Investigating whether Millennium Cohort Study (MCS) data can be used to investigate factors affecting mental health and well-being of young people in Wales.

The report uses a number of variables within the MCS dataset to consider three measures of various aspects of well-being.

  • Measure of happiness with life as a whole – subjective well-being.
  • Measure of depressive symptoms.
  • Measure of emotional and behavioural difficulties.

The report finds  quality of family relationships and experiences of being bullied are key factors.

  • Quality of family relationships and frequency of being bullied emerged as the strongest predictors of all three measures of well-being.
  • Quality of family relationships was the most important factor predicting life satisfaction and emotional and behavioural difficulties. There was a strong association between being bullied and higher depressive symptoms.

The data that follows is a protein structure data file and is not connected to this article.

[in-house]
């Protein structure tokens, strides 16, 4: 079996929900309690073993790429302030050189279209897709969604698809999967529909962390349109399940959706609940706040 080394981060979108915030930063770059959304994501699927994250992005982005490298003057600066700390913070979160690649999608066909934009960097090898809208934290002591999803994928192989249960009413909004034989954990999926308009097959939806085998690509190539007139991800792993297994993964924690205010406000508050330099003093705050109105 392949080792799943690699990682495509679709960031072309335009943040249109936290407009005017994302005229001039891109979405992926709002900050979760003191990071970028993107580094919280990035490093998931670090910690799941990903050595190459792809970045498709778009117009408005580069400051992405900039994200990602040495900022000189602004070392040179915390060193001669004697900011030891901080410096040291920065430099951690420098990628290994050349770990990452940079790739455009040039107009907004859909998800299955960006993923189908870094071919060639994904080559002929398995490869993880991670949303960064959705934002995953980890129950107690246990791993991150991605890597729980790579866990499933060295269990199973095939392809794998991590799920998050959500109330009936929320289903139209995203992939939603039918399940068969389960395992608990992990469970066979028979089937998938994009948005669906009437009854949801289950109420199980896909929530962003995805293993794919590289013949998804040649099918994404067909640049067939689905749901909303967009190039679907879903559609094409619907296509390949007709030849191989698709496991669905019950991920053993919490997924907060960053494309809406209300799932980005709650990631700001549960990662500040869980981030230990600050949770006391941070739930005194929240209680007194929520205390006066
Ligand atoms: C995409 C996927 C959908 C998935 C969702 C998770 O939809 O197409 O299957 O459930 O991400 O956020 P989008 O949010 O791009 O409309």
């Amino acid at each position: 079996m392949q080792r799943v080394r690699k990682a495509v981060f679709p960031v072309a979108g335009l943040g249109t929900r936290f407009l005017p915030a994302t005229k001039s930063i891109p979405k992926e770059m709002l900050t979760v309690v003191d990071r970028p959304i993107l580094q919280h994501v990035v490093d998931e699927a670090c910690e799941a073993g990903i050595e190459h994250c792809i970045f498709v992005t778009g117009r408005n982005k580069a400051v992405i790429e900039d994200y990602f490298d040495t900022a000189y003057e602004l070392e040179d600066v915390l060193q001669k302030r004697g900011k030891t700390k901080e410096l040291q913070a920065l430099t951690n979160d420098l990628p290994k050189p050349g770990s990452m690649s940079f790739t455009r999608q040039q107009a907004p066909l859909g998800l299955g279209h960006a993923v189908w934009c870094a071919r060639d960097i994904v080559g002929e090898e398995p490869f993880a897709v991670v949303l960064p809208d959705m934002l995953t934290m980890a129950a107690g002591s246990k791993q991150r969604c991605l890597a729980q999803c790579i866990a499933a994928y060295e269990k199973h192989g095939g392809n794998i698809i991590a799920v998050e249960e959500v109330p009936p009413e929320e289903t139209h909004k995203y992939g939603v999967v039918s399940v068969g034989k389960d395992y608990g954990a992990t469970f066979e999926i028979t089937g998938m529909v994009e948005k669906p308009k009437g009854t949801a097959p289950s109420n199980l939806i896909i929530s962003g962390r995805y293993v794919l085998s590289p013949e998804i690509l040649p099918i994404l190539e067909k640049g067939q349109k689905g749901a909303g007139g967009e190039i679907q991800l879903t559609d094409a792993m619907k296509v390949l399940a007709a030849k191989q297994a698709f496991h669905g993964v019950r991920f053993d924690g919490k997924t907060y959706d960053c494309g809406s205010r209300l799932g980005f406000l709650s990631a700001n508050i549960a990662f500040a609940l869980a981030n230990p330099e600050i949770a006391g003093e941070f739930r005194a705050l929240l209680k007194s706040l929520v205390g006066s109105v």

• Children who were very heavy social media users had higher depressive symptoms and lower life satisfaction. Light to moderate use of social media is not linked with lower child well-being and it may also have benefits.
  • There are varying links between family socio-economic factors and child well-being.
  • There are important links between parental mental health and child well-being.

The report recognises the potential for further use of the MCS dataset. This includes  the next release of data when the participants will be 17 years old, which will provide crucial understanding of well-being at a key transitional stage.

 

Reports

Top-line analysis and feasibility study on mental health and well-being using Millennium Cohort Study data
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Contact

David Roberts

Tel: 0300 062 5485

Media

Tel: 0300 025 8099